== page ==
1. Leg 197 Synthesis: Southward Motion and Geochemical Variability of the Hawaiian Hotspot1

Robert A. Duncan,2 John A. Tarduno,3 and David W. Scholl4


The bend in the Hawaiian-Emperor volcanic chain is an often-cited example of a change in plate motion with respect to a stationary hotspot. Growing evidence, however, suggests that the bend might instead record variable drift of the Hawaiian hotspot within a convecting mantle. Paleomagnetic and radiometric age data from samples recovered during Ocean Drilling Program (ODP) Leg 197 define an age-progressive paleolatitude history, indicating that the Emperor Seamounts volcanic trend was formed principally by rapid (4–5 cm/yr) southward motion of the Hawaiian hotspot during Late Cretaceous to early Tertiary time (81–47 Ma). Paleointensity data derived from Leg 197 suggest an inverse relationship between field strength and reversal frequency, consistent with an active lower mantle that controls the efficiency of the geodynamo. Petrochemical data and observations of volcanic products (lava flows and volcaniclastic sediments) from Detroit, Nintoku, and Koko Seamounts provide records of the evolution of these volcanic systems for comparison with recent activity in the Hawaiian Islands. We find that the Emperor Seamounts formed from similar mantle sources for melting (plume components and lithosphere) and in much the same stages of volcanic activity and time span as the Hawaiian volcanoes. Changes in major and trace element and Sr isotopic compositions of shield lavas along the lineament can be related to variations in thickness of the lithosphere overlying the hotspot that control the depth and extent of partial melting. Other geochemical tracers, such as He, Pb, and Hf isotopic compositions, indicate persistent contributions to melting from the plume throughout the volcanic chain.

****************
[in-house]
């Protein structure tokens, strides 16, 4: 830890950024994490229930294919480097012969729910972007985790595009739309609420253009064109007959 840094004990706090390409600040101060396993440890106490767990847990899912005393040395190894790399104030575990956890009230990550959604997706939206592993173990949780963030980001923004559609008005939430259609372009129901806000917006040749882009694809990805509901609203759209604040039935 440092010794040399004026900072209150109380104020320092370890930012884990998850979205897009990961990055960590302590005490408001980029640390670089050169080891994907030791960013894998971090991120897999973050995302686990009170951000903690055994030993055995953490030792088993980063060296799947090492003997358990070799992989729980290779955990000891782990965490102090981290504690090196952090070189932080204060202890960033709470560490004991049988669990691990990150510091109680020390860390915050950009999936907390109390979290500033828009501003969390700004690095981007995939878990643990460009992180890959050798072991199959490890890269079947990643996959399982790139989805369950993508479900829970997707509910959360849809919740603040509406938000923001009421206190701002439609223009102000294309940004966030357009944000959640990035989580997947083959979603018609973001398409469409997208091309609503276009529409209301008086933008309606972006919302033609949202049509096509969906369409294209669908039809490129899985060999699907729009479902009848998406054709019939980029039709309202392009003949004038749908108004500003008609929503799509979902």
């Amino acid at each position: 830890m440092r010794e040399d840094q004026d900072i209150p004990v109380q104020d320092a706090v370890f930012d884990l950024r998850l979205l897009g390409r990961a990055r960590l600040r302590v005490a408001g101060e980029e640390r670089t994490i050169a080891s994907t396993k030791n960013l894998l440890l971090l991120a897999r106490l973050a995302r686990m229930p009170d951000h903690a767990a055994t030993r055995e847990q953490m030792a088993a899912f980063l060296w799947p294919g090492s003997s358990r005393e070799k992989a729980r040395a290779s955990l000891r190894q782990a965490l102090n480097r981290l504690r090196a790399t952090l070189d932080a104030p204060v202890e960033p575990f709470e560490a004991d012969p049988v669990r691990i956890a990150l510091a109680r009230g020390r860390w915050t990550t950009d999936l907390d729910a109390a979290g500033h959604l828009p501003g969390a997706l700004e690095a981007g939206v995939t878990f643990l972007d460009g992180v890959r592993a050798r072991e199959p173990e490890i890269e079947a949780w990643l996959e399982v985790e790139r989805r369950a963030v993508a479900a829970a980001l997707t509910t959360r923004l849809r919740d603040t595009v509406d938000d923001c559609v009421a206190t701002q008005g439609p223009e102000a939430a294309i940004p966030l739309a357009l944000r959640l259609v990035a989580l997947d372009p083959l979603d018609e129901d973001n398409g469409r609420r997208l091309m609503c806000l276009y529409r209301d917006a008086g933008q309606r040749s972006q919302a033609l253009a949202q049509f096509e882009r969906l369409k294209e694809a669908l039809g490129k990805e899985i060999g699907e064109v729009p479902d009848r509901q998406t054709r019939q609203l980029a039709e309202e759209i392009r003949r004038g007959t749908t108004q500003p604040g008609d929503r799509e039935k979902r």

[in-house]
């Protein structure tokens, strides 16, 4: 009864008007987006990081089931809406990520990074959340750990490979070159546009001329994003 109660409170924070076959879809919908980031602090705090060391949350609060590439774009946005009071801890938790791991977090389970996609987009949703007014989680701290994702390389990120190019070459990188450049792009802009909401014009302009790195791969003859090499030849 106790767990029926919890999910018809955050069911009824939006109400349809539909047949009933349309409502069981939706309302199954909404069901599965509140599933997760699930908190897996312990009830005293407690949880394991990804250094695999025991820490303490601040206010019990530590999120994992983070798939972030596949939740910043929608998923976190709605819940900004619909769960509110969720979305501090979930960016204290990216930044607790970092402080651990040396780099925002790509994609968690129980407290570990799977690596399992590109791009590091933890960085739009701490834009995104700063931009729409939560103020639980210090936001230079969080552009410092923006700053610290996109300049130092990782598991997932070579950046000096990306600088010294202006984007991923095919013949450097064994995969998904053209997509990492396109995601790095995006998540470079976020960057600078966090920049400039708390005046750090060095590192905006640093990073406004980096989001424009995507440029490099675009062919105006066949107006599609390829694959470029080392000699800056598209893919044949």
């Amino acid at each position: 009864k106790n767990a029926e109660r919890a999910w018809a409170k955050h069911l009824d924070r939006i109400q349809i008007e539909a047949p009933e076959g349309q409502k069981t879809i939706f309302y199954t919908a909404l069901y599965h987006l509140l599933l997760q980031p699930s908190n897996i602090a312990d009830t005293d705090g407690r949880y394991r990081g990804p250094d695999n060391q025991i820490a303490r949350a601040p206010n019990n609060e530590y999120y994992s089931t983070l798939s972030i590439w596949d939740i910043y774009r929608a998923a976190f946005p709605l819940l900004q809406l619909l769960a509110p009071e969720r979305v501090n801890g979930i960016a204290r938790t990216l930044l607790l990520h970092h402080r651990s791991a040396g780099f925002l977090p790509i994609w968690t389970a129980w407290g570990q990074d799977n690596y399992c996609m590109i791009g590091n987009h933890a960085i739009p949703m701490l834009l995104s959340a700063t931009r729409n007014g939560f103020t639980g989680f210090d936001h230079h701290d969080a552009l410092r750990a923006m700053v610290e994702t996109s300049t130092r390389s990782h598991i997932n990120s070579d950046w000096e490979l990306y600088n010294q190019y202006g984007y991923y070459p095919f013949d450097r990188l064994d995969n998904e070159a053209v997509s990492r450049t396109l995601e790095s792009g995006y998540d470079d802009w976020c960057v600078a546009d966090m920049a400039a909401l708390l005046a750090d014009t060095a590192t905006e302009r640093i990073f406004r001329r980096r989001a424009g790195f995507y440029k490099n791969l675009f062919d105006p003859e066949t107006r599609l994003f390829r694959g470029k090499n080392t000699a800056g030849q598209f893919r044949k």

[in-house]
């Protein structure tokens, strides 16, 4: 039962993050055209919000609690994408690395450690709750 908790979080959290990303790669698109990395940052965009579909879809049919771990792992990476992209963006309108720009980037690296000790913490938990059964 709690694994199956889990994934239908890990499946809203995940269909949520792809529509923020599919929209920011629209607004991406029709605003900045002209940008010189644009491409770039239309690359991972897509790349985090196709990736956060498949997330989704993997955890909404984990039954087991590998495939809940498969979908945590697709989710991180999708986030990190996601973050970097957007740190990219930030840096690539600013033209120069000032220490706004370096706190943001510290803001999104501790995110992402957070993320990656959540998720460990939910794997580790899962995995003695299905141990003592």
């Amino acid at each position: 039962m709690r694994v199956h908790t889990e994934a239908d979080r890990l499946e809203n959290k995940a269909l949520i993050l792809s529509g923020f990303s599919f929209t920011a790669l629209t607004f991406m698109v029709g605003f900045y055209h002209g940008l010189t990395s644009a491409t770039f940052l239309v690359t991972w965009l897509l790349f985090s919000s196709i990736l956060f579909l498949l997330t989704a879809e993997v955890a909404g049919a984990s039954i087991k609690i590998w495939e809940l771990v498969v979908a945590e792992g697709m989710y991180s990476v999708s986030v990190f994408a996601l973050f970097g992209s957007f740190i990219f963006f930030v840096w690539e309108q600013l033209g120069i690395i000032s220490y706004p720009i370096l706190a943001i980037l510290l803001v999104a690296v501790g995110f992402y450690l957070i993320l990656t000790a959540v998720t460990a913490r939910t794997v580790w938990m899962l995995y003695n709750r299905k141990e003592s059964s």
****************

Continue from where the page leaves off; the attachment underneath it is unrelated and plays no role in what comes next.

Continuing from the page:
1Duncan, R.A., Tarduno, J.A., and Scholl, D.W., 2006. Leg 197 synthesis: Southward motion and geochemical variability of the Hawaiian hotspot. In Duncan, R.A., Tarduno, J.A., Davies, T.A., and Scholl, D.W. (Eds.), Proc. ODP, Sci. Results, 197 (Online). Available from World Wide Web: <http://www-odp.tamu.edu/publications/197_SR/synth/synth.htm>. (Cited YYYY-MM-DD)

2College of Oceanic and Atmospheric Sciences, Oregon State University, 104 Ocean Administration Building, Corvallis OR 97331-5503, USA. rduncan@coas.oregonstate.edu

3Department of Earth and Environmental Sciences, University of Rochester, 227 Hutchison Hall, Rochester NY 14627-0221, USA.

4US Geological Survey, 345 Middlefield Road, Menlo Park CA 94025, USA.

Initial receipt: 30 January 2006
Acceptance: 19 May 2006
Web publication: 23 June 2006
Ms 197SR-001